The 2010 Amgen Tour of California wrapped up on Sunday and as predicted, there was nothing ceremonial about the last stage. Michael Rogers was under constant attack on the final ascent of the Rock Store climb by Dave Zabriskie and Levi Leipheimer who trailed the Australian by only nine and twenty five seconds respectively.
Adding to the drama, both Zabriskie and Leipheimer had teammates with them on that final ascent. Rogers, who found himself with no teammates, was definitely vulnerable, but the Aussie rallied to bring back every single attack. This was the type of action the race organizers were looking for when they selected this as their final stage and the three protagonists didn't disappoint.
What the spectators saw was undoubtedly some of the most exciting racing in the five year history of the AToC. Everything hung in the balance and Leipheimer and Zabriskie attacked at will hoping to gap Rogers. At one point, Leipheimer looked to have broken Rogers. Zabriskie quickly joined the Team Radio Shack rider in the move, but Rogers somehow found a way to claw his way back to the two.
Ahead of the fight for the overall championship, George Hincapie was leading the remnants of the day's major breakaway in hopes of salvaging his AToC with a stage win. Hincapie was clearly the crowd favorite and it would have been an emotional victory, but Ryder Hesjedal(Garmin-Transitions) spoiled the show with a late race move that put him in a sprint with Hincapie for the win.
The organizers couldn't have planned the finale any better, other than maybe having an American winner. The eight-day race was exciting from start to finish and should be back next year with even more competitive racing and unforgettable stages.
As three-time winner of the Amgen Tour of California(AToC), Levi Leipheimer, predicted the race for the overall title will once again come down to the time trial. With the move of the race from February to May, it was hoped that the longer and more difficult courses would provide some separation, but that was not the case with the top four riders separated by only 14 seconds after 29 hours of racing.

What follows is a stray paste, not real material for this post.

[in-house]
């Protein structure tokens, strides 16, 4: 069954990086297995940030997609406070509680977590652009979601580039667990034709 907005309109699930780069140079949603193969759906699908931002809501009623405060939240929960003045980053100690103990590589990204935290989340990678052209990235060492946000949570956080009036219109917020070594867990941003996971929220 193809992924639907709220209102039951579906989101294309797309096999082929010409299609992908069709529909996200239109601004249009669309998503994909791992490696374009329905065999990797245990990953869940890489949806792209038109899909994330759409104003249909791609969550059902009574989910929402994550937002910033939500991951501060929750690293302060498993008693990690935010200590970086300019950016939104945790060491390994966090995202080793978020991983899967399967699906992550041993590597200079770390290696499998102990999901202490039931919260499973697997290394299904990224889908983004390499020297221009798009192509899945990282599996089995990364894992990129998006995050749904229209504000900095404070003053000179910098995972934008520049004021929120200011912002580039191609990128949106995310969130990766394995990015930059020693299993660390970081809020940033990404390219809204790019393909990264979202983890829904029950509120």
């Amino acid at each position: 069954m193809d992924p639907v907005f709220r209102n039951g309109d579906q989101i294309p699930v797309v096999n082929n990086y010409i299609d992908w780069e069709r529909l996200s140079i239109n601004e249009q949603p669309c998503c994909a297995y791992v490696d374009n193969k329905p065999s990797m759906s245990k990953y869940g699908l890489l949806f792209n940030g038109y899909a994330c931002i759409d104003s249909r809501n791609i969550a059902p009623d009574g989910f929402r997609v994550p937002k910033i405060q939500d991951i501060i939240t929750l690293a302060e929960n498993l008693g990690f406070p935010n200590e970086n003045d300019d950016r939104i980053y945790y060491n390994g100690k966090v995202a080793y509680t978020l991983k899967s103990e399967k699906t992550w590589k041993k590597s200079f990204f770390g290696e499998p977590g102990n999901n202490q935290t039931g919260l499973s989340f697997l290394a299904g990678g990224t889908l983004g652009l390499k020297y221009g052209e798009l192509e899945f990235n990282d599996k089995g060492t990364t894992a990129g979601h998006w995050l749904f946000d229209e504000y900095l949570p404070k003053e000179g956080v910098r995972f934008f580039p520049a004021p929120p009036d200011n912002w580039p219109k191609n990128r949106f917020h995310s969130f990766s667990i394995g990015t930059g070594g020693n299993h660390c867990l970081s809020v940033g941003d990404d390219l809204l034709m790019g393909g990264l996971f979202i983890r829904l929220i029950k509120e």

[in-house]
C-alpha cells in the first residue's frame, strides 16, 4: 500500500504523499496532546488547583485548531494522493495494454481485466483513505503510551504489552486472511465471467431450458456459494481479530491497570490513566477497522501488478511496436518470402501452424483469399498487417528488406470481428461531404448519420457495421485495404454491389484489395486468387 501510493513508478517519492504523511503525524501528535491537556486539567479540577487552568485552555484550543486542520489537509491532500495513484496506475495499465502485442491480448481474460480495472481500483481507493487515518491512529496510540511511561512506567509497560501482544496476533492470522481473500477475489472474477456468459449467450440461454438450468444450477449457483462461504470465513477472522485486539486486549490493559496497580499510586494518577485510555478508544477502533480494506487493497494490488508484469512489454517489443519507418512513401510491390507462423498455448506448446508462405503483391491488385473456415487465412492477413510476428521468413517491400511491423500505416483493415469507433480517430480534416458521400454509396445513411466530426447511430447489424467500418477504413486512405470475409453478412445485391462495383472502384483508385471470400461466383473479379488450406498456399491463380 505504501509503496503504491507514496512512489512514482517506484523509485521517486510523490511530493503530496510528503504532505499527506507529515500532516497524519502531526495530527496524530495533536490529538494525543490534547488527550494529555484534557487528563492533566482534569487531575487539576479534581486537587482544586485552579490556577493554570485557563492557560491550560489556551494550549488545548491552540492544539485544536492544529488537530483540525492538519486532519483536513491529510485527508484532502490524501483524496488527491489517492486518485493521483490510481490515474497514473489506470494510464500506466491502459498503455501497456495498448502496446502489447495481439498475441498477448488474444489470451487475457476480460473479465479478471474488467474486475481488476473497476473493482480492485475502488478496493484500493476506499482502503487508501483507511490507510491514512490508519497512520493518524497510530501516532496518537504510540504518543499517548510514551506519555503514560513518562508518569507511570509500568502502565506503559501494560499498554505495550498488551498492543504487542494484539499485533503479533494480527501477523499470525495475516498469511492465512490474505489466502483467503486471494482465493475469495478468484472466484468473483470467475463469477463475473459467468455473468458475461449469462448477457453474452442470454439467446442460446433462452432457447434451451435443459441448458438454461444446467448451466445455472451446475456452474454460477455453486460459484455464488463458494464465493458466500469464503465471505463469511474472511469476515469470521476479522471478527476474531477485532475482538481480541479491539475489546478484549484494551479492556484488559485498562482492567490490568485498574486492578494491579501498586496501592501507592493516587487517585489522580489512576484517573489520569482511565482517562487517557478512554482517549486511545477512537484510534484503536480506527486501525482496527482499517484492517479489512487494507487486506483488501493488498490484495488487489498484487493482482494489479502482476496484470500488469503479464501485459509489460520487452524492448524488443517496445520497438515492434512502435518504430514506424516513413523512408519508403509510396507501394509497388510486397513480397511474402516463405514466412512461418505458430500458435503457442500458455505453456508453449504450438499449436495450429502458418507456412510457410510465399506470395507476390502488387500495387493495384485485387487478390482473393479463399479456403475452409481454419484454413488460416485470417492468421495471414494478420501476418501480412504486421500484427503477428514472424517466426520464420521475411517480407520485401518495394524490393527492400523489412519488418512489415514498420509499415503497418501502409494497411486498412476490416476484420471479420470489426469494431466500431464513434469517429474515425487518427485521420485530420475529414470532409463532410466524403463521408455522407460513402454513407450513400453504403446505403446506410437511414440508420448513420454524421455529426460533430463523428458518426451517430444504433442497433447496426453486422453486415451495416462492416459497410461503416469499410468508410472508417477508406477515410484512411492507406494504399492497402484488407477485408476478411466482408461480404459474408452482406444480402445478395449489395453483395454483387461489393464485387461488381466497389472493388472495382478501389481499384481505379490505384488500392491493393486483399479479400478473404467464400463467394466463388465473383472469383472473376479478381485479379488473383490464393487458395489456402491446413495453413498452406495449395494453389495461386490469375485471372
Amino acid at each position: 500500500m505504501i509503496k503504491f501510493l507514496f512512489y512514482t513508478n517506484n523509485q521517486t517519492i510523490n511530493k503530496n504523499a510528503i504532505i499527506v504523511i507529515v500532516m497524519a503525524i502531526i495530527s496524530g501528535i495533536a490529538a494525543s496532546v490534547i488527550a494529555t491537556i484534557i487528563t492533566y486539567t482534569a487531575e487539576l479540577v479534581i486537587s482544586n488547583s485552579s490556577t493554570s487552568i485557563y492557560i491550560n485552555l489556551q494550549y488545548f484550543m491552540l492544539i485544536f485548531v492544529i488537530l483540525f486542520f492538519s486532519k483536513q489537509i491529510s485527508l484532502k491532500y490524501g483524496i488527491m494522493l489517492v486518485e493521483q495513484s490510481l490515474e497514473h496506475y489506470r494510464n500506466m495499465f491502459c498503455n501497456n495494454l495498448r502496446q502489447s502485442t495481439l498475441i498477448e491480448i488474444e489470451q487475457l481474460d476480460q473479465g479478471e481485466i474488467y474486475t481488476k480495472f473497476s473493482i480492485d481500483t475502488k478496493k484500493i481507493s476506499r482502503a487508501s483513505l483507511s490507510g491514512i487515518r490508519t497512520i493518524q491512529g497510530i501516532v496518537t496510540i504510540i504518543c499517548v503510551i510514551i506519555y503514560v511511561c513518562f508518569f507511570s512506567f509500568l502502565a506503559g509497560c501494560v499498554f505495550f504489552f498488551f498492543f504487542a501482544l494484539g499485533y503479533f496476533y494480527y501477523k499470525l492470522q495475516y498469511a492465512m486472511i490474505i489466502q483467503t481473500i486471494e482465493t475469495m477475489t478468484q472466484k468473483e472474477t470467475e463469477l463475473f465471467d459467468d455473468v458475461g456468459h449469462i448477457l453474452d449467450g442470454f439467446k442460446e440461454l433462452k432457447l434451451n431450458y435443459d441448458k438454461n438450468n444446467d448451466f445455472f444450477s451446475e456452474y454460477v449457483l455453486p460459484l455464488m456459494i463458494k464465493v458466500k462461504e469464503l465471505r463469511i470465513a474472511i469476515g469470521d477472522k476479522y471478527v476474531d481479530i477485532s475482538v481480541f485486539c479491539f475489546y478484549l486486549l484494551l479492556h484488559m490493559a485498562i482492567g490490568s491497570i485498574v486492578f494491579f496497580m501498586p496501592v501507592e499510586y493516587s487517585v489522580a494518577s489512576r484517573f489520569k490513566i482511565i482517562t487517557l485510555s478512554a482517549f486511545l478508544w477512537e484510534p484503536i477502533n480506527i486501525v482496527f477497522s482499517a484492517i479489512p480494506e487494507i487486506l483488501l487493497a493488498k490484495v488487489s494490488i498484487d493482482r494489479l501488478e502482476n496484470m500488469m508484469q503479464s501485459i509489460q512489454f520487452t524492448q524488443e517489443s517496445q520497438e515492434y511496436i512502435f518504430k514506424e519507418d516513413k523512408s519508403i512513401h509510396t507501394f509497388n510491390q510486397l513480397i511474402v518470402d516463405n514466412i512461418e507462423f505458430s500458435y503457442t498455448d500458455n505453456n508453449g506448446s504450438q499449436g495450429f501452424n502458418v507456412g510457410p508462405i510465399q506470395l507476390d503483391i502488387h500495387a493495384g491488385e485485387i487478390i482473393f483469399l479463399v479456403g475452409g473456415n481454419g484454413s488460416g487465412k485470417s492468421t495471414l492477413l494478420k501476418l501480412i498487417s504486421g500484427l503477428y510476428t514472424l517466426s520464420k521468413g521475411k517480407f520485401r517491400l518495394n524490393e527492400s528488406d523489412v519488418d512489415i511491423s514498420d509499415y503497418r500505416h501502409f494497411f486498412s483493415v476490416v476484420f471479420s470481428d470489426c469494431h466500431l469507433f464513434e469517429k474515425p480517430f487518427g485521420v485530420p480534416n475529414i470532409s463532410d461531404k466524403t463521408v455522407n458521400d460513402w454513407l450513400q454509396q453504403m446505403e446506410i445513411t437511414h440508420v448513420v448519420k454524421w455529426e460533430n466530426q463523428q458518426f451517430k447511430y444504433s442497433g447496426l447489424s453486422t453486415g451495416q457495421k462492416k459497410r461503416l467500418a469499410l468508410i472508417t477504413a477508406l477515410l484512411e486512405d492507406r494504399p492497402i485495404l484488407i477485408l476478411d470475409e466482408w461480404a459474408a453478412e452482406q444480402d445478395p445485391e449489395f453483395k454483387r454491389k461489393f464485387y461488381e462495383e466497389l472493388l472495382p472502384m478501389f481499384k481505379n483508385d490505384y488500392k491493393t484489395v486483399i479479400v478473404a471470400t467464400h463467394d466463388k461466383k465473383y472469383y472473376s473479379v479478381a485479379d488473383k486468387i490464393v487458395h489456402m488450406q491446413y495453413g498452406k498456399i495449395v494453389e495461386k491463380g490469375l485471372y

To uplevel the discussion a bit, the race really does need a mountain top finish if it wants to provide a bigger challenge. Leipheimer has been vocal about the lack of such a finish, luckily for him, he is a very good time trialist. But, with the move to May, difficulty means not just adding more climbing, but making that climbing relevant. The fact that critical breakaways were chased down on both Stage 3 and Stage 6 demonstrates that it is not sufficient to put the final climb within 10-15 miles of the finish line.
So, without a mountain top finish, Saturday's time trial will be about as exciting as possible. The three strongest riders, Michael Rogers(HTC-Columbia), Dave Zabriskie(Garmin-Transitions) and Levi Leipheimer(Team Radio Shack) are all excellent time trialists. Michael Rogers is a three-time World Time Trial Champion. Dave Zabriskie has won time trials at the Tour de France and the Giro d'Italia and is a medalist at the World Championships. Levi Leipheimer has won time trials at the Tour de France and the Vuelta a Espana and an Olympic bronze medal.
The one big unknown is the time trialing ability of Slovakian Peter Sagan. The 20 year old is the revelation of the 2010 season. He has shown he can sprint with two convincing stage wins at the AToC (as well as at Paris-Nice and Tour of Romandie) and that he can climb. But, can he go fast in the race against the clock?He is only fourteen seconds out of the lead and could take the jersey with an inspired ride.